edupreneur

Sales Strategies Translated Into Educator Language

First and foremost, let’s block the image of a sleazy used car sales person from our media temporal lobes as you read this post…

I was one of those educators who came from a different career before being in the classroom. While I spent most of my time as an engineer, a vast majority of it was customer facing as either a systems engineer or sales engineer. My bottom line was to make sure the customer understood the solution and they were successful implementing it. Sound familiar?

As teachers, we are obviously not selling products, but we sure are trying to get our students to do things on an everyday basis. And yes, we definitely don’t want an army of salespeople as teachers (we can call agree to that), but there are some nuggets that have a translation into educator language.

5 Sales Strategies Translated Into Educator Language

Define Your Target Market

Sales 101 – It is important to understand who are the targeted customers and understand what problems you are trying to solve.

Classroom Translation – Know your students and what motivates them.

Determine Your Outreach

Sales 101 – To close the deal, you need to get in front of customers to sell. A savvy salesperson uses a variety of outreach strategies like cold calling, emails, marketing, networking, mixers and even just showing up on customer’s doorstep.

Classroom Translation – Differentiate the way you get your students to into what you are trying to make them do. From sage on the stage to guide on the side, a “withit” teacher will use different approaches to reach their diverse student population.

Know Your Questions

Sales 101 – Sales people look at this as a time to get to know your customer’s needs better. Have a list of questions to get to know your customers and their business needs. Conversely, a savvy salesperson will prepare for potential questions the customer will be asking during the sales call.

Classroom Translation – Two thoughts here. 1. This builds upon defining your target market and focuses in on specific customer needs. Take the time to know students individually, what are interests, motivations, skills, and learning modalities. 2. Visualize your lesson plan and anticipate what questions students will be asked from students. Be prepared.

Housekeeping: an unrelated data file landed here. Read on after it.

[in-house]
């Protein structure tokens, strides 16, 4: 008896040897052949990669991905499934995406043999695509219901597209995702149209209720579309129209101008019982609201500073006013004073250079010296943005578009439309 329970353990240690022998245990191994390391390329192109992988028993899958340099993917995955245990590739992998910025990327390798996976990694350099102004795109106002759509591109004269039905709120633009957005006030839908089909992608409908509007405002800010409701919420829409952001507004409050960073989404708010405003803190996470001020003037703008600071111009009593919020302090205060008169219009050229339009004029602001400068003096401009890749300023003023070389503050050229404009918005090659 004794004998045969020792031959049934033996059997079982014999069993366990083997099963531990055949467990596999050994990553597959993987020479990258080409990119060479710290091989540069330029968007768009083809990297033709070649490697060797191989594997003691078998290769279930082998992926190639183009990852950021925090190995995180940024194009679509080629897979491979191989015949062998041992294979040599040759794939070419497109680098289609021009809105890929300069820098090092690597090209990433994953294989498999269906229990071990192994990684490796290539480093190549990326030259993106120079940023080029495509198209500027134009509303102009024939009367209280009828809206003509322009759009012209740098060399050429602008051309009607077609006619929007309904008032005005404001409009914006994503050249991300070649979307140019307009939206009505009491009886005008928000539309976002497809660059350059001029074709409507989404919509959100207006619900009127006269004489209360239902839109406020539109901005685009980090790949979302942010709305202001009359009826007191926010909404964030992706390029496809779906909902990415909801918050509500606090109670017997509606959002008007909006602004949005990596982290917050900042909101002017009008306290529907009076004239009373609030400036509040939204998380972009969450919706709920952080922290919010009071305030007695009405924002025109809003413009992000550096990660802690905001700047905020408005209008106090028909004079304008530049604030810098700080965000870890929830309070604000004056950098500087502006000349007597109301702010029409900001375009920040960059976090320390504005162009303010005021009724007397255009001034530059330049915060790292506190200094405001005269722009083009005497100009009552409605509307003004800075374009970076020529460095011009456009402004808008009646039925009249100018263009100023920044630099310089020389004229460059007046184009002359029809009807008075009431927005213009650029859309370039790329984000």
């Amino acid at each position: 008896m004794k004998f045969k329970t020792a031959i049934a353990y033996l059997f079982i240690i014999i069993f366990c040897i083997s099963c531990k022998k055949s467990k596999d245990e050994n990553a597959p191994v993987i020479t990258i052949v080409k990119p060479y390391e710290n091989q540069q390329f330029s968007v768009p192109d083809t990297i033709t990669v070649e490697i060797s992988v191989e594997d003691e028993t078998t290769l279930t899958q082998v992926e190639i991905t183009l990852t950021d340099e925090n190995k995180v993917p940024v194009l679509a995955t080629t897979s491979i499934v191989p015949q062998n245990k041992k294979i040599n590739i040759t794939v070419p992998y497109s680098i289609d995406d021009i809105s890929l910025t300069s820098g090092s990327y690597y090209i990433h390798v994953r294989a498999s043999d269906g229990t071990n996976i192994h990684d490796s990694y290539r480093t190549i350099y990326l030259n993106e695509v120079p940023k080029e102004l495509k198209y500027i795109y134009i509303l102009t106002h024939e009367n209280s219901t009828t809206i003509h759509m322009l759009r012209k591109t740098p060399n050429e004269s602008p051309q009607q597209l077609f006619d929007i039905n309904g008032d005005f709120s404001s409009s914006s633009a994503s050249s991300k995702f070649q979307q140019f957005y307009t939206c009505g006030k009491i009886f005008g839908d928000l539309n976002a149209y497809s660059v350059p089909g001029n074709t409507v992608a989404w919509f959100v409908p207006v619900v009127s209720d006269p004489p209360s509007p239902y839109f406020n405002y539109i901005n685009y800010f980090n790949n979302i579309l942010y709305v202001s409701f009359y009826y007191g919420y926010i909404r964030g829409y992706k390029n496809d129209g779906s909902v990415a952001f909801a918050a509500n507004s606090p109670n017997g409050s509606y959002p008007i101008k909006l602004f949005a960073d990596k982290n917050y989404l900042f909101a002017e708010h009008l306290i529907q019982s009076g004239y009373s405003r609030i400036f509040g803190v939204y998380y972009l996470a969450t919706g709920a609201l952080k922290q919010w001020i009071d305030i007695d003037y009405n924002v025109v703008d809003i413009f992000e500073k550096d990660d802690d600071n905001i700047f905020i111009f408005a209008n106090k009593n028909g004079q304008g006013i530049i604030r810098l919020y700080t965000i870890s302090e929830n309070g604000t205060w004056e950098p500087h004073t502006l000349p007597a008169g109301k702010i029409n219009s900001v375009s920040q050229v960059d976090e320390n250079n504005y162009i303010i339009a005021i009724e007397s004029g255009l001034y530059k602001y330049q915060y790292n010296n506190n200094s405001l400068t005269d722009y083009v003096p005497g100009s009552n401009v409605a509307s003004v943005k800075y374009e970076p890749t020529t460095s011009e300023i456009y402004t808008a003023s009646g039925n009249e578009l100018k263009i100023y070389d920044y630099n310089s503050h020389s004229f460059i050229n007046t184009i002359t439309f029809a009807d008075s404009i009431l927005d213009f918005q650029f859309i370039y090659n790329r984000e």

Deliver and Build

Sales 101 – Returning customers and sustainable business is built from delivering on your products and nurturing lasting relationships. The sales process doesn’t end with customer signing the dotted line.

Classroom Translation – Relationships matter. Teachers who show empathy and love for students typically win at the game of engaging students. One my favorite sayings in education is that “Change Happens At The Speed of Trust.”

Monitor

Sales 101 – The bottom line in sales is did you make your quota. Typically, companies will have a customer relationships management system (CRM) to track clients, progress, growth, and dollars. Peter Drucker said it best, “If you can’t measure it, you can’t improve it.”

Classroom Translation – Whatever we teach in the classroom, we need a way to measure growth, improvement on failures (Fail Forward), and celebration of success. It is also important to monitor your students not just academically, but check-in on other important social, emotional, and life matters.

 

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The Rise of the “Edupreneur”

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by Howard Chan @socratech 

If you ever have a moment to watch Yong Zhao speak, this is a worthwhile ISTE keynote he delivered back in 2012 and still very relevant today: https://youtu.be/ijSxt94vhf0. After reflecting on Dr. Yong Zhao’s message, it reinvigorated a concept I hold dearly in this 21st century innovation economy: taking ownership of your own professional career. To quote Dr. Zhao from his keynote, “you don’t wait for someone to create a job for you, you go out there to create a job for yourself.”

Over the past few years, I have met many innovative teachers who are expanding their own horizons and venturing beyond the classroom. Most recently, I have observed teachers who have written books, produced educational videos, created hashtags used by many, launched #edcamps, designed apps for iPads, garnered thousands of Twitter followers, developed global online conferences and continue to facilitate professional development around the world. Some teachers are considered “Rockstars” and have become professional icons to many; in fact, I bet some are making more money on the speaking circuit than they probably made as a teacher back at their school district. I certainly know a few teachers who completely left the classroom and branched into independent consulting. It has become an entrepreneurial endeavor based from their classroom experiences and I couldn’t be more happier for them. 

It is important to note that many are not driven by the money (being an entrepreneur doesn’t always equate to monetary gain), although I am sure a little side money doesn’t hurt. As an educator, I am excited, encouraged and support how these teachers have branded themselves and evolved their career to something bigger than they have probably imagined going into this field. As Dr. Yong Zhao highlighted in his keynote, it is the rise of the creative class and people with unique specialized skills. The talented educators I have met are as creative and business savvy as anyone, and have pragmatic skills of authentic practitioners with the entrepreneurial spirit of sharing in “branded” ways (whether driven by $ or not). It has been more than three years since this keynote, I can safely say the spirit of Zhao’s message is embodied in the rise of what many are calling the “Edupreneur.” How’s that for creating a job for yourself?